Second Rebuild and Steaming
The spare cylinder block as found under a heap of coal during the demolision of Briton Ferry Steelworks in South Wales, 1979. Photo Simon Marshall
Shortly before we steamed the engine in September 1979 we had managed to purchase a spare cylinder block which had been discovered under a pile of coke during the demolition of Briton Ferry Steelworks in South Wales. When one considers the quantity of scrap that arrives at a steelworks, the survival of any heavy castings for very long is surprising, but to find the exact castings we needed was utterly incredible. Having said that, they were in a pretty sorry state, but at least as far as we could see they were not cracked.
No 2857 was steamed intermittently through 1980 as various jobs were completed and teething troubles overcome. However, towards the end of the year the SVR decreed that, as a result of some ‘near misses’ with preserved loco boilers generally, our boiler would have to be brought up to 1980’s BR standards. This proved to be a bitter disappointment, and morale fell to an all time low. After a few months of absolutely zero progress we pulled ourselves together once more and started work, this time aiming for far higher standards of workmanship.
Lifting the boiler out of the frames at Bridgnorth on a dismally wet 24th October 1981, ready for a complete overhaul to upgraded standards. Photo Simon Marshall.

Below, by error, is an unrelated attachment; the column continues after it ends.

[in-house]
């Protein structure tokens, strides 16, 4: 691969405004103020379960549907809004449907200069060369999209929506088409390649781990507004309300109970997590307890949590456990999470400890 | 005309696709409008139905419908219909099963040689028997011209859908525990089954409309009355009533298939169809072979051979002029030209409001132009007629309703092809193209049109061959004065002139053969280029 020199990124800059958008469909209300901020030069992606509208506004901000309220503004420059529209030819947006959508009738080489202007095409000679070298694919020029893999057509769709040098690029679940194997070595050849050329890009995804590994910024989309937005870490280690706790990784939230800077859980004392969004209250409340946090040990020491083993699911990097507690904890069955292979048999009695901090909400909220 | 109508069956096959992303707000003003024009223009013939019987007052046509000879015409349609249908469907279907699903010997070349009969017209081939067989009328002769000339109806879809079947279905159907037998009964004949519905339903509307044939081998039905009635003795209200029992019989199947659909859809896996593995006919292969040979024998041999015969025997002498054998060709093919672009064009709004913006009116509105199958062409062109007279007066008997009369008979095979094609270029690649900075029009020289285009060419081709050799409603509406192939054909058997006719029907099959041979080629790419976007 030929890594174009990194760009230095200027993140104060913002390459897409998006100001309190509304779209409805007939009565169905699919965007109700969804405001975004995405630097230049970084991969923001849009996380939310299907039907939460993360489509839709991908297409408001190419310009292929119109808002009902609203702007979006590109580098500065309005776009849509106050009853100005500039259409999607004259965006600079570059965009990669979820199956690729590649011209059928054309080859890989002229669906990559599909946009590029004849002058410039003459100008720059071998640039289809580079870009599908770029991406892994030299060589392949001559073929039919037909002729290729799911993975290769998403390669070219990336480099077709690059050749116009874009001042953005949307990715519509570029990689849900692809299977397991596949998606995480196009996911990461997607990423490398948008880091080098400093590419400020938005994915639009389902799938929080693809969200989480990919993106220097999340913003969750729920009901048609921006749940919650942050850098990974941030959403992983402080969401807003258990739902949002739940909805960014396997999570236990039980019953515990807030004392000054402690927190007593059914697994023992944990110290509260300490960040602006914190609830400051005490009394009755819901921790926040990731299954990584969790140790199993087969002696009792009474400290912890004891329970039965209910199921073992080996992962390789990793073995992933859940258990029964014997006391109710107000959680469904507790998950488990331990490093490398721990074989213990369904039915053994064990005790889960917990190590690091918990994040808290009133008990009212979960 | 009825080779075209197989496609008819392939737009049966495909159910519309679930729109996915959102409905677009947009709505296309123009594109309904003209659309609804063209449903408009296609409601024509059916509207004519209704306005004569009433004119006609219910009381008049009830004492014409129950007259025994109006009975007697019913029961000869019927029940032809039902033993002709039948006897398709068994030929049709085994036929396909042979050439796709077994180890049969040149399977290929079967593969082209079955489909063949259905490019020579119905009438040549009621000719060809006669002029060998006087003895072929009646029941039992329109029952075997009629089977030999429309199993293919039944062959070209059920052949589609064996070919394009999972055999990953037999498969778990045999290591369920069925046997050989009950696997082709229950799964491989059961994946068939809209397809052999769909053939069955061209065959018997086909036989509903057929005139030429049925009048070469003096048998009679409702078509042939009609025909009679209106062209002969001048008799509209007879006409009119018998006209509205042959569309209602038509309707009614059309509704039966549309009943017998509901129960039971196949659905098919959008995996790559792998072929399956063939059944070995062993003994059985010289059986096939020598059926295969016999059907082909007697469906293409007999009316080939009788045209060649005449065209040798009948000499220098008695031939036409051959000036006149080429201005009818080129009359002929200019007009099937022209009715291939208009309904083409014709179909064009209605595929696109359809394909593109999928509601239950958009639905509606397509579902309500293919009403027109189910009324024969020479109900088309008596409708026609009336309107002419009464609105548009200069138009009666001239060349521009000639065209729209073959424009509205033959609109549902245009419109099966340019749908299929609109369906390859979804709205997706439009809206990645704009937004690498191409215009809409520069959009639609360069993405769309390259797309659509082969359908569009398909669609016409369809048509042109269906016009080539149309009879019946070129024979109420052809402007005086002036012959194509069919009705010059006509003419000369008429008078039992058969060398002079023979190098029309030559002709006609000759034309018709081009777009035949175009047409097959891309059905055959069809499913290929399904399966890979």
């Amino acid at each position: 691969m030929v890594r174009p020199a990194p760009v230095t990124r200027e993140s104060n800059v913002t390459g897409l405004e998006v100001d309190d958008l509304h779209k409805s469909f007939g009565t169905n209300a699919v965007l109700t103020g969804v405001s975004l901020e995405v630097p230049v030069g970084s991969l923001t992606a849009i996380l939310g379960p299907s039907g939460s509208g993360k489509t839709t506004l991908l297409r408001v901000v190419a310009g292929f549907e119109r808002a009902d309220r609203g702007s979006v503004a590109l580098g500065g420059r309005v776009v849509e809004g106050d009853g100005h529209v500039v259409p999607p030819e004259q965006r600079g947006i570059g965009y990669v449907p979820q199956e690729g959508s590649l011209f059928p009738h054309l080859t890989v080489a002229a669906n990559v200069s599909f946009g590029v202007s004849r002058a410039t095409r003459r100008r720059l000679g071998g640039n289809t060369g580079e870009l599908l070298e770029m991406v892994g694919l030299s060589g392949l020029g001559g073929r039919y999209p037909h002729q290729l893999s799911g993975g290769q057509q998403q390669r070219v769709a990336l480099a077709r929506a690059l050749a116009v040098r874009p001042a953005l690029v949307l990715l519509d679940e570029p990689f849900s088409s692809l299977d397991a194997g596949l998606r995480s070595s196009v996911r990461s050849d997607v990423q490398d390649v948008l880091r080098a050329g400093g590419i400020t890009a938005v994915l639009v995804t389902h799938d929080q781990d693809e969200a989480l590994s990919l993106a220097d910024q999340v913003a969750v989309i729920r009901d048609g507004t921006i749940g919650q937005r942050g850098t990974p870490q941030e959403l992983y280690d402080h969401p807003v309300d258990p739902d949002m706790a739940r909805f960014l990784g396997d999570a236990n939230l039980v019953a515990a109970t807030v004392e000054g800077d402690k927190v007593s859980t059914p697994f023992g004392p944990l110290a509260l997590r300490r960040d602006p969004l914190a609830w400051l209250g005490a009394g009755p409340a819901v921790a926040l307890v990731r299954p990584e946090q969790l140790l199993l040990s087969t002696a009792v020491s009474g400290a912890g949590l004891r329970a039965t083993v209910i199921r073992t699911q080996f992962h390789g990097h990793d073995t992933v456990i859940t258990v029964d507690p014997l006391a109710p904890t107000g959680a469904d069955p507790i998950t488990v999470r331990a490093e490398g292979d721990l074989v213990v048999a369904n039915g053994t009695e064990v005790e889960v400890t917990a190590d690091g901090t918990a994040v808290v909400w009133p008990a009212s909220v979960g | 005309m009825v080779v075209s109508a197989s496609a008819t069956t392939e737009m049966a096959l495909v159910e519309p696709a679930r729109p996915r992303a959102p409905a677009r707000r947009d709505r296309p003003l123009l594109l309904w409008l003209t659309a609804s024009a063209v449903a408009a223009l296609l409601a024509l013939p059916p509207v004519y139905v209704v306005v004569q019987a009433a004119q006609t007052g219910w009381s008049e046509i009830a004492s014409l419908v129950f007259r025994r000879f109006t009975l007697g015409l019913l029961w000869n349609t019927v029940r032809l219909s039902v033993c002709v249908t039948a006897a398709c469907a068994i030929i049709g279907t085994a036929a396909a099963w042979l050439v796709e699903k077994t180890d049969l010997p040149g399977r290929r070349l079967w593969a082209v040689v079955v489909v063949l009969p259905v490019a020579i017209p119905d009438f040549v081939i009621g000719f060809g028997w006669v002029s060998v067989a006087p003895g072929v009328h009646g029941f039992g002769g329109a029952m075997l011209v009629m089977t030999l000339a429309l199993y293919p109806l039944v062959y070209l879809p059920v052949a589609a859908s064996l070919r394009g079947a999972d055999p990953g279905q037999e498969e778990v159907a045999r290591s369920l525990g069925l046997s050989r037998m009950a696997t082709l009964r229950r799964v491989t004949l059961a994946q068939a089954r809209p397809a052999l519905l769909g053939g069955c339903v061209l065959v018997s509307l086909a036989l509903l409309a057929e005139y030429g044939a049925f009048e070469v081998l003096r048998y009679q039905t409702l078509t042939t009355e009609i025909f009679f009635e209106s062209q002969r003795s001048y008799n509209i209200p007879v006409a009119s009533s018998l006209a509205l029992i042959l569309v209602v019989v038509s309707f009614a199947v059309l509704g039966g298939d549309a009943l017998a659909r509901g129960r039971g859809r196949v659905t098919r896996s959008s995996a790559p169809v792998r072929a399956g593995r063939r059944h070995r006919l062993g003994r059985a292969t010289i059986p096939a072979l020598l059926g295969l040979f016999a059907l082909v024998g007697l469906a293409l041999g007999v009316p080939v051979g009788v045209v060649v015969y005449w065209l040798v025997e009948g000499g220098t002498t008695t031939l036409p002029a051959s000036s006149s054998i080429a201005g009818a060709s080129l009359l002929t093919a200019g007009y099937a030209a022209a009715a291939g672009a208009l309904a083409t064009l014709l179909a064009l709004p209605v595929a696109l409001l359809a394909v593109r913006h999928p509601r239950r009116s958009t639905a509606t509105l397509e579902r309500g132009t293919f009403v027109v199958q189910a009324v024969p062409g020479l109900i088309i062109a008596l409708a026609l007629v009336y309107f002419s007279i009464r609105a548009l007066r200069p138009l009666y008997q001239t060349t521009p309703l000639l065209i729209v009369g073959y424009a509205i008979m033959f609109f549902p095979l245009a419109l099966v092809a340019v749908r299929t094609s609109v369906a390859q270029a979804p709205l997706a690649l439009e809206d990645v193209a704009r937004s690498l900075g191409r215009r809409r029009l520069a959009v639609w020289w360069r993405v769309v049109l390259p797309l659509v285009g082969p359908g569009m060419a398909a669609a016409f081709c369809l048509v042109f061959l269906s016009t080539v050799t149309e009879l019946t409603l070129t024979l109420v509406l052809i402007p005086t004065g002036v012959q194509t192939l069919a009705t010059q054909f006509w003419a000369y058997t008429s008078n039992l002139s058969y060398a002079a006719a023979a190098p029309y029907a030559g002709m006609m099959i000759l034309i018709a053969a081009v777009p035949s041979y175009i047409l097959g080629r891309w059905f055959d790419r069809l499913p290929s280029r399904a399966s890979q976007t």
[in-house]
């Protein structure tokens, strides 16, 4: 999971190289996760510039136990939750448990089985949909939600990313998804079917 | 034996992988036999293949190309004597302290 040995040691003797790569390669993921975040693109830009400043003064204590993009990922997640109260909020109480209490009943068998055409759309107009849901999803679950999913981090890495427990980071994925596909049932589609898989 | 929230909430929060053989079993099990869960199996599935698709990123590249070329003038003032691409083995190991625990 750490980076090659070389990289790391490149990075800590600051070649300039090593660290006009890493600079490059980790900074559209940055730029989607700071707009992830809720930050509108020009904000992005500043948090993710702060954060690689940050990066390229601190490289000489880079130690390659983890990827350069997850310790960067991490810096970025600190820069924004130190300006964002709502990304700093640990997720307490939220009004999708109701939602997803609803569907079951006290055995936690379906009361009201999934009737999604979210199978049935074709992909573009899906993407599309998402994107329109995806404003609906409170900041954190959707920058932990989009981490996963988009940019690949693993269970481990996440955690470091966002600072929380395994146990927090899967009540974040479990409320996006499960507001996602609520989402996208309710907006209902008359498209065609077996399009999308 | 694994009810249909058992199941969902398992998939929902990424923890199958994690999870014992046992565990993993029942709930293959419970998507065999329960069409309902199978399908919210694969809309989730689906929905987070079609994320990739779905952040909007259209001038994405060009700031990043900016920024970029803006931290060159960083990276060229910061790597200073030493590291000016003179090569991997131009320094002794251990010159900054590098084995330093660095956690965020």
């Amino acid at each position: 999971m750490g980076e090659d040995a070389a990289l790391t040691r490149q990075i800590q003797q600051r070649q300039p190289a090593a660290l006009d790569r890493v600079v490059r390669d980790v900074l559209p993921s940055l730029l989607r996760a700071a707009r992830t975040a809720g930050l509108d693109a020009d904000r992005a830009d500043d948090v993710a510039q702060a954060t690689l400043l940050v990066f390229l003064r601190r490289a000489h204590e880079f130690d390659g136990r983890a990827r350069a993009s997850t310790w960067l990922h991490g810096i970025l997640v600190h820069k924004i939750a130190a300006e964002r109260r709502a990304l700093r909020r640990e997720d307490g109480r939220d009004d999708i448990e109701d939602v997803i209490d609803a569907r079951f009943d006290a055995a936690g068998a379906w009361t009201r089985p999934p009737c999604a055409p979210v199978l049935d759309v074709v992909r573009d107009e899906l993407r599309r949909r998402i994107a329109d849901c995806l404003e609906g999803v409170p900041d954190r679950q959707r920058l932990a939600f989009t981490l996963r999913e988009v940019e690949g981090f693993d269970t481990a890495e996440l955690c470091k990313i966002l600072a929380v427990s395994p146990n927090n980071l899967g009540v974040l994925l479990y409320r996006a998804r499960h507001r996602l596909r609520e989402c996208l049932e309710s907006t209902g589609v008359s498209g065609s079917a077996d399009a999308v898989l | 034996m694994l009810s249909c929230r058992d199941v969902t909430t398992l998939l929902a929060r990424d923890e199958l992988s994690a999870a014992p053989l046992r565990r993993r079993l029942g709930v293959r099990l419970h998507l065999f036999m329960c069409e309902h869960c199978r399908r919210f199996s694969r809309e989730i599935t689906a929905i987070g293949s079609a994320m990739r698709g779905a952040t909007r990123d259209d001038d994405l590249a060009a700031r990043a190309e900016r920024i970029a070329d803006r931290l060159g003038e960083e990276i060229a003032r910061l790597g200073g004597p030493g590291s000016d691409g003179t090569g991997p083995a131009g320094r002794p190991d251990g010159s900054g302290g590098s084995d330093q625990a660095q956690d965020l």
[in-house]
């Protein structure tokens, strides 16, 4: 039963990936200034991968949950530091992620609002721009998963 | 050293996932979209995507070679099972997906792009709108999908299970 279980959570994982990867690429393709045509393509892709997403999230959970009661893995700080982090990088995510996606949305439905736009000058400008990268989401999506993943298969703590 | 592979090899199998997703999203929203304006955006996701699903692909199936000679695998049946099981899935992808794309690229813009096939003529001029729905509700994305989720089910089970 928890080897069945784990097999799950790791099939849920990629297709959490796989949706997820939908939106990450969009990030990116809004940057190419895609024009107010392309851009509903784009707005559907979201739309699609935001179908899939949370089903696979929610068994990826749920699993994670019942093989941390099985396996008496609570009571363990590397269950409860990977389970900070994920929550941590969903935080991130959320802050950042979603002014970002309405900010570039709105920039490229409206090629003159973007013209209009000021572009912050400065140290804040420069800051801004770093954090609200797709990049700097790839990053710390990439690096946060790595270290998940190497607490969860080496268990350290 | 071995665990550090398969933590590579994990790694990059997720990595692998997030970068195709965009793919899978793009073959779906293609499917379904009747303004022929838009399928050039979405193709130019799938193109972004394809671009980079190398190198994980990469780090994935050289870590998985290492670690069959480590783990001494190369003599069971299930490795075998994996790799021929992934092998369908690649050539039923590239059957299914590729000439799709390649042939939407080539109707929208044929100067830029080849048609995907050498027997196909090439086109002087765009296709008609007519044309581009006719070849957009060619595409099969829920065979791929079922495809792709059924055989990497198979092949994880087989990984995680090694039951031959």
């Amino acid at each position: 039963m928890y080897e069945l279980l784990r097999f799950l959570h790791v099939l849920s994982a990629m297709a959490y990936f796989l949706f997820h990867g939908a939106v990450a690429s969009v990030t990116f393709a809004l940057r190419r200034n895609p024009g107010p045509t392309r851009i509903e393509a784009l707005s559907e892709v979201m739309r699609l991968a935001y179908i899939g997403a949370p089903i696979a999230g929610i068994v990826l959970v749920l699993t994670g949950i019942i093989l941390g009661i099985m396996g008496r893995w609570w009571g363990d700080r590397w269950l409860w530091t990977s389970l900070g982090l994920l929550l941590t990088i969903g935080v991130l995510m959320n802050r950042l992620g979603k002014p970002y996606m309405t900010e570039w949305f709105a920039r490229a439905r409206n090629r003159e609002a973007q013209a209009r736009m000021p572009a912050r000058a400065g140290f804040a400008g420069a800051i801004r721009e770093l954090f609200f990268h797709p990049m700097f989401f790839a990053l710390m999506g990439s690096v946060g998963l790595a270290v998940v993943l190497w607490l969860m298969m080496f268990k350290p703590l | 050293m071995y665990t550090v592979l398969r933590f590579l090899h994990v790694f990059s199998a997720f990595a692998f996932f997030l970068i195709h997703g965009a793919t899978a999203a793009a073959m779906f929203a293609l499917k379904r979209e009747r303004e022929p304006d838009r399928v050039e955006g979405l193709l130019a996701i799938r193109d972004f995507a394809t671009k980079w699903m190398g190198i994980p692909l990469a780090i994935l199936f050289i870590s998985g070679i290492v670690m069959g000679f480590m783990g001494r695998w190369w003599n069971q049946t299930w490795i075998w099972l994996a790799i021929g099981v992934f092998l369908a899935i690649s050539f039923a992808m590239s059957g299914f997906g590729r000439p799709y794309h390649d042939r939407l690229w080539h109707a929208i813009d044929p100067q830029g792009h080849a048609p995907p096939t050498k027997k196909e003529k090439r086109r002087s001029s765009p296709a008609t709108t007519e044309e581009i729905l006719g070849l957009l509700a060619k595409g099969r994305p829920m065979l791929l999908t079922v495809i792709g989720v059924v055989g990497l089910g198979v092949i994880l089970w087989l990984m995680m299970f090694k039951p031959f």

After it was decided to fit the Briton Ferry cylinder block it needed to be fully overhauled, and the driver's side half is seen here, on 30th October 1982, being set up for boring the valve chests at Hugh Phillips Engineering Ltd, Tredegar, South Wales. The main cylinder bores had by this stage been completed. Photo Simon Marshall.
Once the Briton Ferry block had been aligned on the frames it was necessary to drill and ream the 22 bolt holes ready for the fitted bolts. This scene, on 6th November 1983, was typical of the 22 weekends taken over this job. Photo Simon Marshall
With newly machined wheels, axleboxes and re-furbished springs, the frames are finally lowered onto the wheelsets by the SVR 30-ton steam crane on 4th November 1984. Photo Simon Marshall
Once the boiler was fully gutted and de-scaled, the loco was towed up to Bridgnorth where the boiler was lifted out for overhaul by the SVR Company as a ‘contract’ job. It needed a small amount of copper welding in the firebox, plus all new side stays and tubes as a matter of routine. On the return of the chassis to Bewdley we had another look over those cylinder cracks. The sight gave us cause for concern. Both cylinders were cracked quite badly, with the cracks extending across the smokebox saddle. It looked as if it would only be a matter of time before both cylinders fell off altogether. At that discovery we all took a very deep breath and agreed "We'll fit the Briton Ferry block".
The next job, then, was to prepare that block by removing the jammed up old valves, old cylinder covers, burnt off bits of frames etc. and to sort out a way forward. All the cylinders and valve bores were badly corroded and would have to be machined. After obtaining various estimates for this work we placed the job with Hugh Phillips Engineering Ltd. at Tredegar. The standard of workmanship proved to be superb, though we were less pleased with the way the price kept edging upwards from their original quote. The task of physically removing the original cylinders, held in place by 22 fitted bolts, and fitting the new ones was colossal. Even after aligning the new block in the frames, the job of reaming out all the holes and fitting new bolts took us 22 weekends, an average of one weekend per bolt.